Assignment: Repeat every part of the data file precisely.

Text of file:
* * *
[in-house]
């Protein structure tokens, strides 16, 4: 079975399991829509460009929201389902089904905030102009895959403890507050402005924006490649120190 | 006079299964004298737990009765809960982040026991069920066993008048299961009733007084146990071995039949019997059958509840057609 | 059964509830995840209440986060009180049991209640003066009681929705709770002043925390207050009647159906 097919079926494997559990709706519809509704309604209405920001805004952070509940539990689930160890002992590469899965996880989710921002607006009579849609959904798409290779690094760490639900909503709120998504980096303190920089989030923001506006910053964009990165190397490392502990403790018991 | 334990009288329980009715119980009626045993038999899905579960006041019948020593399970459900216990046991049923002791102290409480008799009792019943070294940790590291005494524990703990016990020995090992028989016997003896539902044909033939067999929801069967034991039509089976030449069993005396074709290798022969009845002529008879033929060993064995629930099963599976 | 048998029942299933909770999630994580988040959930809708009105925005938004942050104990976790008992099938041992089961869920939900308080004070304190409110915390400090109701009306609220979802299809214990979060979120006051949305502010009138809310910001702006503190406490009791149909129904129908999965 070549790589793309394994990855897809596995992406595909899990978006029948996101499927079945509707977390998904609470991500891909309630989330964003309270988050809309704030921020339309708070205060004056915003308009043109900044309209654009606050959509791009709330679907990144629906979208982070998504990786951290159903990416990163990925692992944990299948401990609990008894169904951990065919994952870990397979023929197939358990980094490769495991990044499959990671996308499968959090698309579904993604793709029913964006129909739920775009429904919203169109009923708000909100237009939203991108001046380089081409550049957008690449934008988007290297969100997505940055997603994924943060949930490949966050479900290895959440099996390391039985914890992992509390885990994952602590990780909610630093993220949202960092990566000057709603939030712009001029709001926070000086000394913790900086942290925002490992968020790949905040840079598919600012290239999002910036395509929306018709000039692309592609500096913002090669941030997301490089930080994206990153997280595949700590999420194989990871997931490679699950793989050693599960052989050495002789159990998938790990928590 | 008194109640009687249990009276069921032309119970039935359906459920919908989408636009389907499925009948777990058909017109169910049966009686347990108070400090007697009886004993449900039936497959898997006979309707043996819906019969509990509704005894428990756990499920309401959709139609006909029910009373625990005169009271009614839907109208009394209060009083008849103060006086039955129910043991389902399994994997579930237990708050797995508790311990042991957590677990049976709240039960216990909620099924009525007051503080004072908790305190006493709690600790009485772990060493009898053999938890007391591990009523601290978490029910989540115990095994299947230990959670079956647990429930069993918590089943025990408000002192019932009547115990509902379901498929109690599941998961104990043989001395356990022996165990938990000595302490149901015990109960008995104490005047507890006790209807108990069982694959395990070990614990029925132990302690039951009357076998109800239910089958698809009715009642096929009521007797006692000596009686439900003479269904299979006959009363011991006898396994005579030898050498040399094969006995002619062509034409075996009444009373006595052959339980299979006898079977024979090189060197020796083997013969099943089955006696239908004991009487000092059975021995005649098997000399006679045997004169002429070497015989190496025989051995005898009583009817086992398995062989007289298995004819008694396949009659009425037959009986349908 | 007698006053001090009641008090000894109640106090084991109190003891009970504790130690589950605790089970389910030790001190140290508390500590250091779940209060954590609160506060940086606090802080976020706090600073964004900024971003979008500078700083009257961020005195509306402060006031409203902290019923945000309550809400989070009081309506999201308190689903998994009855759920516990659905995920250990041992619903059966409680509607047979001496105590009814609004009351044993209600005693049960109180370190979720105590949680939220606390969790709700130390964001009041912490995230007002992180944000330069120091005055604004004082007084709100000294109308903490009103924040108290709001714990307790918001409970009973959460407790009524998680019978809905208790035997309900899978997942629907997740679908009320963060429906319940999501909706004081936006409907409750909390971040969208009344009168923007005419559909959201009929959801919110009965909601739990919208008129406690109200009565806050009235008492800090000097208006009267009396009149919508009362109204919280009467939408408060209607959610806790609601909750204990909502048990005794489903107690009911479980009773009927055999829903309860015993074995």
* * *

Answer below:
[in-house]
């Protein structure tokens, strides 16, 4: 079975399991829509460009929201389902089904905030102009895959403890507050402005924006490649120190 | 006079299964004298737990009765809960982040026991069920066993008048299961009733007084146990071995039949019997059958509840057609 | 059964509830995840209440986060009180049991209640003066009681929705709770002043925390207050009647159906 097919079926494997559990709706519809509704309604209405920001805004952070509940539990689930160890002992590469899965996880989710921002607006009579849609959904798409290779690094760490639900909503709120998504980096303190920089989030923001506006910053964009990165190397490392502990403790018991 | 334990009288329980009715119980009626045993038999899905579960006041019948020593399970459900216990046991049923002791102290409480008799009792019943070294940790590291005494524990703990016990020995090992028989016997003896539902044909033939067999929801069967034991039509089976030449069993005396074709290798022969009845002529008879033929060993064995629930099963599976 | 048998029942299933909770999630994580988040959930809708009105925005938004942050104990976790008992099938041992089961869920939900308080004070304190409110915390400090109701009306609220979802299809214990979060979120006051949305502010009138809310910001702006503190406490009791149909129904129908999965 070549790589793309394994990855897809596995992406595909899990978006029948996101499927079945509707977390998904609470991500891909309630989330964003309270988050809309704030921020339309708070205060004056915003308009043109900044309209654009606050959509791009709330679907990144629906979208982070998504990786951290159903990416990163990925692992944990299948401990609990008894169904951990065919994952870990397979023929197939358990980094490769495991990044499959990671996308499968959090698309579904993604793709029913964006129909739920775009429904919203169109009923708000909100237009939203991108001046380089081409550049957008690449934008988007290297969100997505940055997603994924943060949930490949966050479900290895959440099996390391039985914890992992509390885990994952602590990780909610630093993220949202960092990566000057709603939030712009001029709001926070000086000394913790900086942290925002490992968020790949905040840079598919600012290239999002910036395509929306018709000039692309592609500096913002090669941030997301490089930080994206990153997280595949700590999420194989990871997931490679699950793989050693599960052989050495002789159990998938790990928590 | 008194109640009687249990009276069921032309119970039935359906459920919908989408636009389907499925009948777990058909017109169910049966009686347990108070400090007697009886004993449900039936497959898997006979309707043996819906019969509990509704005894428990756990499920309401959709139609006909029910009373625990005169009271009614839907109208009394209060009083008849103060006086039955129910043991389902399994994997579930237990708050797995508790311990042991957590677990049976709240039960216990909620099924009525007051503080004072908790305190006493709690600790009485772990060493009898053999938890007391591990009523601290978490029910989540115990095994299947230990959670079956647990429930069993918590089943025990408000002192019932009547115990509902379901498929109690599941998961104990043989001395356990022996165990938990000595302490149901015990109960008995104490005047507890006790209807108990069982694959395990070990614990029925132990302690039951009357076998109800239910089958698809009715009642096929009521007797006692000596009686439900003479269904299979006959009363011991006898396994005579030898050498040399094969006995002619062509034409075996009444009373006595052959339980299979006898079977024979090189060197020796083997013969099943089955006696239908004991009487000092059975021995005649098997000399006679045997004169002429070497015989190496025989051995005898009583009817086992398995062989007289298995004819008694396949009659009425037959009986349908 | 007698006053001090009641008090000894109640106090084991109190003891009970504790130690589950605790089970389910030790001190140290508390500590250091779940209060954590609160506060940086606090802080976020706090600073964004900024971003979008500078700083009257961020005195509306402060006031409203902290019923945000309550809400989070009081309506999201308190689903998994009855759920516990659905995920250990041992619903059966409680509607047979001496105590009814609004009351044993209600005693049960109180370190979720105590949680939220606390969790709700130390964001009041912490995230007002992180944000330069120091005055604004004082007084709100000294109308903490009103924040108290709001714990307790918001409970009973959460407790009524998680019978809905208790035997309900899978997942629907997740679908009320963060429906319940999501909706004081936006409907409750909390971040969208009344009168923007005419559909959201009929959801919110009965909601739990919208008129406690109200009565806050009235008492800090000097208006009267009396009149919508009362109204919280009467939408408060209607959610806790609601909750204990909502048990005794489903107690009911479980009773009927055999829903309860015993074995």